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Thursday, May 17, 2012

LC v. LF Diet Comparison Study Shows Calories Determine Weight Loss


From the paper:
In the low-fat group, the mean age was 62.7±11 years, there were 13 men and 18 women and the mean duration of known diabetes was 8.8±6.2 years.Corresponding figures for the low-carbohydrate group were 61.2±9.5 years, 14 men and 16 women and a duration of known diabetes of 9.8±5.5 years. Age, sex distribution and known duration of diabetes did not differ between the groups (all p>0.5).
This was a two year study with assessments at 6, 12 and 24 months along with an additional assessment of intake at 3 months.  These time frames match up with Shai.   Unlike Shai, the dietary prescriptions for both LF and LC were calorie restricted -- 1600 cal/day women, 1800 cal/day men and for LC there was no induction/phasing in more carbs.  Average intake was assessed with 3 days of journaling including 1 weekend day.  The oral medication usage at baseline was quite a mixed bag but similar between groups.  For LF/LC the numbers were:  diet only - 2/2,  oral hypoglycemics - 13/15, oral hypo + insulin - 11/10.  The breakdown of statin use by number of patients wasn't reported, though average dosage was provided in the summary table.  

For most of the participants, the intervention was comprised of some initial dietary instruction and monthly group meetings.  Dietary instruction was provided at baseline, 2, 6, and 12 months by different physicians.  A dietitian provided the first week's menu, recipes, and was available to ask questions at group meetings but individual counseling was not provided for all.  For some reason, during the first year, the dietitian had individual consultations with 4 LC'ers and 3 LF'ers.  Retention was good as only 3LF/4LC were lost for failure to attend meetings.    However at 24 months, the dietary record submission was quite different between groups with only 4 LF'ers (out of 28 completers) not submitting records while 10 LC'ers (out of 26 completers!) did not submit.
So, here are the results.  (Intent to treat analysis includes all 61 participants at all time points although 3LF and 4LC did not complete the study).  At 6 months, the weight loss was the same:   LFD = 4.0 ± 4.1 kg, LC = 4.3 ± 3.6 kg.  The plot for all time points is shown at right.  The weight change was statistically similar at all time points.  ● = LC, ■ = LC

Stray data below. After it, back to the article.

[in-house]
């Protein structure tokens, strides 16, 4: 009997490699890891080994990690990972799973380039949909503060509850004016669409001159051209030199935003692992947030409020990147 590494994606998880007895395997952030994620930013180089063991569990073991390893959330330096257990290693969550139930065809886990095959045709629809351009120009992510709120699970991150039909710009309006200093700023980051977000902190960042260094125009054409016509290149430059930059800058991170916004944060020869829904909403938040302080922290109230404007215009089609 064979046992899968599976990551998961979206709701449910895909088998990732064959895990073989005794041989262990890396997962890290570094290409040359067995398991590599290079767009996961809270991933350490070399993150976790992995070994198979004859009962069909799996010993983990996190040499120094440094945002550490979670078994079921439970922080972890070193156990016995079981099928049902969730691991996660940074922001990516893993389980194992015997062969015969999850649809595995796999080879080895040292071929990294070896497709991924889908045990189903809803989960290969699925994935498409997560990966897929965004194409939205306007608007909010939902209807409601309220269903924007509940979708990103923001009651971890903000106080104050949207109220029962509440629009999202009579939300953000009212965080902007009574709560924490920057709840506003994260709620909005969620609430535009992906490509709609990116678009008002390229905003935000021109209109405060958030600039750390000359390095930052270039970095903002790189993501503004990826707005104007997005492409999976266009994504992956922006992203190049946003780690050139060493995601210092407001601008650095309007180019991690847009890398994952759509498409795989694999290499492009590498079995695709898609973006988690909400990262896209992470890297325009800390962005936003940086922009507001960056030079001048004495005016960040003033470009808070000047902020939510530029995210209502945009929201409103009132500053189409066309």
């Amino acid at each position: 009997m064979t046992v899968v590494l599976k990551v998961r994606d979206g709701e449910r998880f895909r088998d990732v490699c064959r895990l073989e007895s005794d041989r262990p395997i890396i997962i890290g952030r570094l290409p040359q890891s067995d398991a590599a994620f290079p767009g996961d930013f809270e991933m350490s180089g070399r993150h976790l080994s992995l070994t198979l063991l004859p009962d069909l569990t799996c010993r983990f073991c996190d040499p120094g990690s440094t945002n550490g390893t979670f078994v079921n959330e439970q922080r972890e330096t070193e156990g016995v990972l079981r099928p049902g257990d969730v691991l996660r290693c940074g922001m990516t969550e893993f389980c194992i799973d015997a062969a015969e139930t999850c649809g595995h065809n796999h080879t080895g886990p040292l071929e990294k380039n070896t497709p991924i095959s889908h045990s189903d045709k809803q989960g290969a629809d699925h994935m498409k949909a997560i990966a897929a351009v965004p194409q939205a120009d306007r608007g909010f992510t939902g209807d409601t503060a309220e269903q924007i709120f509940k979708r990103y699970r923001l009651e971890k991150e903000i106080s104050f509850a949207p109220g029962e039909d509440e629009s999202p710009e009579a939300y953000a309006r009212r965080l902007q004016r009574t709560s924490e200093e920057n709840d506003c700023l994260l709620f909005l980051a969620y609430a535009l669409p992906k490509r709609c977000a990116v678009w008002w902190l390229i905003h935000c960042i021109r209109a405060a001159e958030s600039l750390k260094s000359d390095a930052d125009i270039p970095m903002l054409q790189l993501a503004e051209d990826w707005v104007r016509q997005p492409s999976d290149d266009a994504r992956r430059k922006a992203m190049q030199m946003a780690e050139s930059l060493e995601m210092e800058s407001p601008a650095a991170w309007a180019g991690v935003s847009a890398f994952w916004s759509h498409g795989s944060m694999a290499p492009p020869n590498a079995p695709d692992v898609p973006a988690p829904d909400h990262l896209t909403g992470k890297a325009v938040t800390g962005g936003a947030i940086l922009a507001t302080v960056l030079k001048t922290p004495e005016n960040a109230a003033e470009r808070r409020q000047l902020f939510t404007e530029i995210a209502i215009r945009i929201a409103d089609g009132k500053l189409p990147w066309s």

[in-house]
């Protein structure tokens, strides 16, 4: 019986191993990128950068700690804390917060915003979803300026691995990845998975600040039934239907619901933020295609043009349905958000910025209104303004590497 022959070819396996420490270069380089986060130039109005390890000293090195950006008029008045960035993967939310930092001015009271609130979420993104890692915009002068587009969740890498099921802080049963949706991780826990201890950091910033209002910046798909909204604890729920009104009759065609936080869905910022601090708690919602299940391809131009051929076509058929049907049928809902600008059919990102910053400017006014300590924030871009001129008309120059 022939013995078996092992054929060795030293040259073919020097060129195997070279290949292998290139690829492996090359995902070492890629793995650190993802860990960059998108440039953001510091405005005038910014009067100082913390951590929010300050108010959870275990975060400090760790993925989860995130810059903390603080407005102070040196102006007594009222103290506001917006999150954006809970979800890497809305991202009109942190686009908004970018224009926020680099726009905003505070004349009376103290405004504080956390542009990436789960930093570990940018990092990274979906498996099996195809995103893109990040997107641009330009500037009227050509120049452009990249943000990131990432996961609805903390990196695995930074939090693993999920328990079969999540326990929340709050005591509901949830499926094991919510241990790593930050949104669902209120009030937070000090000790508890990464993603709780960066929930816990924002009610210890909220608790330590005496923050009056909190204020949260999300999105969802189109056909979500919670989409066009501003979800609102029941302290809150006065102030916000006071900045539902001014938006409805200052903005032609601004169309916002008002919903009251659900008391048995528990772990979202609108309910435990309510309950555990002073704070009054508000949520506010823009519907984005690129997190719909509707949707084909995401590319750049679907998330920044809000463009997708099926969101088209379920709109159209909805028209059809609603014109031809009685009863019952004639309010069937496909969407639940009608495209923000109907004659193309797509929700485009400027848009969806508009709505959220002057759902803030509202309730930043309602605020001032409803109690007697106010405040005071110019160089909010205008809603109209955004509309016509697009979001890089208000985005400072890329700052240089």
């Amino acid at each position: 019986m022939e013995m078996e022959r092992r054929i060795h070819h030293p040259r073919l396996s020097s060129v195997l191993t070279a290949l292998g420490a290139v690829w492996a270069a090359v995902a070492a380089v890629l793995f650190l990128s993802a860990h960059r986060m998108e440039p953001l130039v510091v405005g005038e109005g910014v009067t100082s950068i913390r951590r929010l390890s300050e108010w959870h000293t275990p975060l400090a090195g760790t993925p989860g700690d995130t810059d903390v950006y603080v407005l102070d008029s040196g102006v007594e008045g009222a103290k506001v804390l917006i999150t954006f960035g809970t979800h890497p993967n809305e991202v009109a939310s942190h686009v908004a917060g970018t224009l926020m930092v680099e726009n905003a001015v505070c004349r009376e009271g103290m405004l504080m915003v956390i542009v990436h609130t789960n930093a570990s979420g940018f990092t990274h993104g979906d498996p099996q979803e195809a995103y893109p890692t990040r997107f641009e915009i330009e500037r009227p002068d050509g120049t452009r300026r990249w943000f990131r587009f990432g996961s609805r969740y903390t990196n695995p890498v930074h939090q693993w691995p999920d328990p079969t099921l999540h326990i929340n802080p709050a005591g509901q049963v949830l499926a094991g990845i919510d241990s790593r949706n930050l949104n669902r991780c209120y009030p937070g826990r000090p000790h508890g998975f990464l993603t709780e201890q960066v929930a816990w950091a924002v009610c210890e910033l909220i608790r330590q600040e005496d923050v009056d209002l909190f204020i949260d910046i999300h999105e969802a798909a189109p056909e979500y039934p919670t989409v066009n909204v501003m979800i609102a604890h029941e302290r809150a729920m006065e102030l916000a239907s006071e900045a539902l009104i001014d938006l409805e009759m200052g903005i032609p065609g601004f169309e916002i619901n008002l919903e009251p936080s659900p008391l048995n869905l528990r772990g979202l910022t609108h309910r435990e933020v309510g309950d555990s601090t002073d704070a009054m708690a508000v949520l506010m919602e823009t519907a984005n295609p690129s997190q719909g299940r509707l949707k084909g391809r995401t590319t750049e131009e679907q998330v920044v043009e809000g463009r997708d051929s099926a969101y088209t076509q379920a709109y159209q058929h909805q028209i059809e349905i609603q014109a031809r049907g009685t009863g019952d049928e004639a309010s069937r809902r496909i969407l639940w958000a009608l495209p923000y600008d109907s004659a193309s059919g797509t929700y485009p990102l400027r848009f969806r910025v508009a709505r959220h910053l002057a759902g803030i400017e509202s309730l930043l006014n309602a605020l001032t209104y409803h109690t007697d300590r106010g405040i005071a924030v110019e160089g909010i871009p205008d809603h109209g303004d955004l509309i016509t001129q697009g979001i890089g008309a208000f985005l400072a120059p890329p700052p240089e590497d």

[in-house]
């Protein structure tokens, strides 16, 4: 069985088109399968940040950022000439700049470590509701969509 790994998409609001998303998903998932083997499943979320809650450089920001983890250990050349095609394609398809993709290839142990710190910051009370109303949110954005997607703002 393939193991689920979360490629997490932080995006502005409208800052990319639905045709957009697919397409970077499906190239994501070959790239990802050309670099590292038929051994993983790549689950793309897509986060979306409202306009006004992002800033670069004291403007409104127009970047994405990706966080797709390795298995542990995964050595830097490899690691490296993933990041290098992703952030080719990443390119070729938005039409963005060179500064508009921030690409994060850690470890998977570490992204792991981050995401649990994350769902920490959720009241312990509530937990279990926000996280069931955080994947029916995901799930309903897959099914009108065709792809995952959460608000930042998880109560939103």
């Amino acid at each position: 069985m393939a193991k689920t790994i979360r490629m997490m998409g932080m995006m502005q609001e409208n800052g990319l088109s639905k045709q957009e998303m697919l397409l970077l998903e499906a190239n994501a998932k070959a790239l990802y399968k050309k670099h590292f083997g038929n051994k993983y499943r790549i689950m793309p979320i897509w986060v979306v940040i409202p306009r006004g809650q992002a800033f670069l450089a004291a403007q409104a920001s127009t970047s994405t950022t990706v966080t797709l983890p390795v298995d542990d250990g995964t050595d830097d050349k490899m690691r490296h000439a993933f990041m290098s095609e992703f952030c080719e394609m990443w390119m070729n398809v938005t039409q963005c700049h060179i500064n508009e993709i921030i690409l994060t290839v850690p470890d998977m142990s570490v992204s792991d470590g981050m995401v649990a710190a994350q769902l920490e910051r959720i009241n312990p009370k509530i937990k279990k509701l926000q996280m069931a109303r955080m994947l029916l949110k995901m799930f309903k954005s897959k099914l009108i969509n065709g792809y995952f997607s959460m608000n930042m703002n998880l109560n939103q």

Here's the major significant finding some low carb advocates are crowing over. This is change in HbA1c from baseline. First, I don't think this is anything to write home about for low carb. Yes, at 6 months it had dropped significantly, but it was back to baseline at two years. But let's look at that data with some absolute numbers shall we? I cleaned up the portion of Table 1 related to HbA1c (removed p-value columns). If you look at the full text, there is only one p-value for differences at any time point that even comes close to a level of significance. That is the HbA1c in mmol/mol (which is what is plotted in the figure) for the LC diet at 6 months compared to baseline. And if one looks at the HbA1c more commonly measured, we're talking no real impact whatsoever! It seems to me that highlighting this in the manner in which it was done shows a bit of a bias here.

Remember, these are T2's that are mostly receiving diabetic meds. I don't see the point in taking the time to include the entire med breakdown here, I'll put 0, 6, 12, 24 numbers in ( ). If you check, the only meds that appear to differ between the diets are insulin (LF: 39,38,38,36 ; LC: 42,30,33,35) and glibenclamide (LF: 0.4,0.3,0.3,0.3 ; LC: 1.1,0.5,0.5,0.1). I'm thinking that the mix of what oral meds were taken etc. is why the glibenclamide is not mentioned, probably one person taken off meds? In any case, only the difference in insulin dose is mentioned by the authors.  This is important, IMO, if one views insulin as a drug rather than a supplement for an underactive pancreas much like thyroid meds are viewed.  It should be no surprise that insulin needs would be reduced slightly according to the glycemic load of one's diet.  How much insulin any diabetic needs is not a measure of health or management of disease unless you're at war with a hormone critical to sustain life.

The only other thing mentioned in the study discussion was HDL.  Here are HDL levels for 0, 6, 12 and 24 months in mmol/l ± SD:
LF: 1.09 ± 0.29, 1.10 ± 0.30, 1.17 ± 0.24, 1.20 ± 0.32 (42 → 46 mg/dL, 4 pt increase)
LC: 1.13 ± 0.33, 1.25 ± 0.47, 1.24 ± 0.38, 1.36 ± 0.44 (44 → 53 mg/dL , 9 pt increase)
Eh ... Given the variability of cholesterol determinations, while the LC group made it over 50, this is hardly a compelling case for LC over LF. When you look at the "compliant completers" (we are not given numbers here per group, but we do know that at 24 months this at most included 24 LF'ers and 16 LC'ers).

So ... what can we learn from this study?   First let's take a look at the diets themselves.  From the paper:
%F / %C / %P:       Low Fat:  30/ 55-60 /10-15            Low Carb: 50/ 20 /30
I find it odd that the macro percents were fixed for LC but varied for LF.  And at first glance that protein differential popped out at me!  I mean, the LC group would have consumed 2-3X the protein of the LF group and I couldn't help but think of the LoBAG studies and the insulin sensitizing and HbA1c improving qualities of protein.  (See here).   I also found this study being touted by a low carb advocate in the context of high fat diet wins.  By LCHF standards, this is not a high fat diet.  A piddly 50% fat?  Heck, that's almost SAD-like.  Usually studies like this are criticized for not using an appropriate low carb diet, but when the headlines sound favorable, what's a little deviation amongst friends?   

In any case, we are provided intake data for compliant completers. That is those who attended meetings, and whose submitted 3-day food logs (for which they were provided scales/measuring devices) at the 24 month point demonstrated adherence to calorie targets (1600F/1800M).  The weight losses are even more dismal!  Only 3.1 kg on average for the LF, 3.6 kg for the LC group.  The HbA1c and HDL is shown at right.  Not much different than the whole group.  For the HbA1c thing, the values are a total wash between groups from the 1 to 2 year mark and if you want to to hang your hat on HDL, have at it!